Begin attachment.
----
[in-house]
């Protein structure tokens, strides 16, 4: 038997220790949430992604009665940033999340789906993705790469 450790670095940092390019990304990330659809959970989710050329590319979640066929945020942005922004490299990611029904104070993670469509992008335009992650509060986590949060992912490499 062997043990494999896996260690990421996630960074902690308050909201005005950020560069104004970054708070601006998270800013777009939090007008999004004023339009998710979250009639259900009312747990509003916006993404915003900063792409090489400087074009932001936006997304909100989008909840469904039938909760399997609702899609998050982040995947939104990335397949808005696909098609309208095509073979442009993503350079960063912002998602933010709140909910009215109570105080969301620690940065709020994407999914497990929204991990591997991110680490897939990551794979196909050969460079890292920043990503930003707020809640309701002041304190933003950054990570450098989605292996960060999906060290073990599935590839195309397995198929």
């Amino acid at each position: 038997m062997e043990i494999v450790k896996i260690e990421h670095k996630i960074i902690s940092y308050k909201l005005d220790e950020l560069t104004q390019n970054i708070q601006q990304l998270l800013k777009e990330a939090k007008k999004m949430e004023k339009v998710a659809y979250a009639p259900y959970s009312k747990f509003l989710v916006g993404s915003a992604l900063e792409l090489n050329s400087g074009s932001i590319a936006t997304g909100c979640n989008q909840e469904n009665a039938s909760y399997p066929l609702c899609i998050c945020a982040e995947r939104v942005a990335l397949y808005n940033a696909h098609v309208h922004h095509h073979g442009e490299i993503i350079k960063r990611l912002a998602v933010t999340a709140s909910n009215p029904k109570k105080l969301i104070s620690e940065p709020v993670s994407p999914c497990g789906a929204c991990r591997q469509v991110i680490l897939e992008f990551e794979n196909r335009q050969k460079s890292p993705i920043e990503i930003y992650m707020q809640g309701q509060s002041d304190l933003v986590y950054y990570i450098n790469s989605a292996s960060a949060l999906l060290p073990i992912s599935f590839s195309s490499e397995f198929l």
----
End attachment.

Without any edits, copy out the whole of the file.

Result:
[in-house]
């Protein structure tokens, strides 16, 4: 038997220790949430992604009665940033999340789906993705790469 450790670095940092390019990304990330659809959970989710050329590319979640066929945020942005922004490299990611029904104070993670469509992008335009992650509060986590949060992912490499 062997043990494999896996260690990421996630960074902690308050909201005005950020560069104004970054708070601006998270800013777009939090007008999004004023339009998710979250009639259900009312747990509003916006993404915003900063792409090489400087074009932001936006997304909100989008909840469904039938909760399997609702899609998050982040995947939104990335397949808005696909098609309208095509073979442009993503350079960063912002998602933010709140909910009215109570105080969301620690940065709020994407999914497990929204991990591997991110680490897939990551794979196909050969460079890292920043990503930003707020809640309701002041304190933003950054990570450098989605292996960060999906060290073990599935590839195309397995198929």
């Amino acid at each position: 038997m062997e043990i494999v450790k896996i260690e990421h670095k996630i960074i902690s940092y308050k909201l005005d220790e950020l560069t104004q390019n970054i708070q601006q990304l998270l800013k777009e990330a939090k007008k999004m949430e004023k339009v998710a659809y979250a009639p259900y959970s009312k747990f509003l989710v916006g993404s915003a992604l900063e792409l090489n050329s400087g074009s932001i590319a936006t997304g909100c979640n989008q909840e469904n009665a039938s909760y399997p066929l609702c899609i998050c945020a982040e995947r939104v942005a990335l397949y808005n940033a696909h098609v309208h922004h095509h073979g442009e490299i993503i350079k960063r990611l912002a998602v933010t999340a709140s909910n009215p029904k109570k105080l969301i104070s620690e940065p709020v993670s994407p999914c497990g789906a929204c991990r591997q469509v991110i680490l897939e992008f990551e794979n196909r335009q050969k460079s890292p993705i920043e990503i930003y992650m707020q809640g309701q509060s002041d304190l933003v986590y950054y990570i450098n790469s989605a292996s960060a949060l999906l060290p073990i992912s599935f590839s195309s490499e397995f198929l």